The World Health Organization (WHO) has released three publications to help countries improve their data on stillbirths, maternal and neonatal deaths.
Every year, worldwide, 303 000 women die during pregnancy and childbirth, 2.7 million babies die during the first 28 days of life and 2.6 million babies are stillborn.
Most stillbirths and neonatal deaths are preventable with quality health care during pregnancy and childbirth.
Nearly all babies who are stillborn and half of all newborn deaths are not recorded in a birth or death certificate, and thus have never been registered, reported or investigated by the health system. As a result, countries often do not know the numbers of deaths or the causes of these deaths and thus are unable to take the effective and timely actions to prevent others babies and mothers from dying.
The first publication, the “WHO Application of the International Classification of Disease-10 to deaths during the perinatal period” (ICD-PM), is a standardized system for classifying stillbirths and neonatal deaths.
The system helps countries link stillbirths and neonatal deaths to contributing conditions in pregnant women, like diabetes or hypertension. Previously, there was no classification system that could be used across all low-, middle- and high-income countries in a consistent way.
The second publication, “Making Every Baby Count: Audit and Review of Stillbirths and Neonatal Deaths”, is a guide to help countries review and investigate individual deaths so they can recommend and implement solutions to prevent similar ones in the future. It also incorporates ICD-PM classification in order to help countries complete at least a basic death review, which is an in-depth investigation into causes and circumstances surrounding the death.
Official reports underestimate the true magnitude of maternal mortality by up to 30% worldwide and 70% in some countries. The third WHO publication, “Time to respond: a report on the global implementation of maternal death surveillance and response”, helps countries strengthen their maternal mortality review process in hospitals and clinics.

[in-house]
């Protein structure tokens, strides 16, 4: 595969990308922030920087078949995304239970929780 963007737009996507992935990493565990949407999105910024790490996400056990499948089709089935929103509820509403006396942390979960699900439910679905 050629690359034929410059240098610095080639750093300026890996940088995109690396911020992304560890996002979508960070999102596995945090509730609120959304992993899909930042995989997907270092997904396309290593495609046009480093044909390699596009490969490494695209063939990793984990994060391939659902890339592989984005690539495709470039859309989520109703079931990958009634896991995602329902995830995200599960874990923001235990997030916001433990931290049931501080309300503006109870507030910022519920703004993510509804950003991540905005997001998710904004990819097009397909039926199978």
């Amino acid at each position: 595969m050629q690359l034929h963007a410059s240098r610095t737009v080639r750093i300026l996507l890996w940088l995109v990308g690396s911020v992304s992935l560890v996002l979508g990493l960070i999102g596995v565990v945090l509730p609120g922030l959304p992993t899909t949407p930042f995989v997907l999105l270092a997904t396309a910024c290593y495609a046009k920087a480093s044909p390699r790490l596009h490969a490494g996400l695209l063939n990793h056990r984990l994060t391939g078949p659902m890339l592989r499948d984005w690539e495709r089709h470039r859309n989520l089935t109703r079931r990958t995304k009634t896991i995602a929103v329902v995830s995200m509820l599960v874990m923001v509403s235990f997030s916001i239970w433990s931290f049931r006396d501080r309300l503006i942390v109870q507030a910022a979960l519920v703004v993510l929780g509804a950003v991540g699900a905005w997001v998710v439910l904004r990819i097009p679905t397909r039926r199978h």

The document also provides guidance for establishing a safe environment for health workers to improve quality of care within clinics and an approach to recording deaths occurring outside the health system, such as when mothers deliver at home.
Maternal death surveillance and response (MDSR) is a relatively new approach to investigating maternal deaths in real-time by a maternal death review committee (a group of experts) so that health facilities can then take corrective actions.
Conducting mortality audits and reviews is a key strategy for reducing preventable deaths among mothers and babies. It helps health system managers understand the causes of death, and the contributing factors, so they are able to take corrective actions to improve the quality of care.
Link to the WHO publication ‘WHO Application of the International Classification of Disease-10 to deaths during the perinatal period’ (ICD-PM) (English) [PDF]:
Link to WHO article in the British Journal of Obstetrics and Gynecology regarding the ICD-PM (English) [PDF]:
Link to WHO publication ‘Making Every Baby Count: Audit and Review of Stillbirths and Neonatal Deaths’ (English) [PDF]:
Link to WHO policy brief on ‘Making every baby count'(English) [PDF]:
Link to WHO infographic on stillbirths (English) [PDF]:
Link to WHO publication ‘Time to respond: a report on the global implementation of maternal death surveillance and response’ (English) [PDF]:
Link to WHO infographic on better data to save mothers and babies lives (English) [PDF]: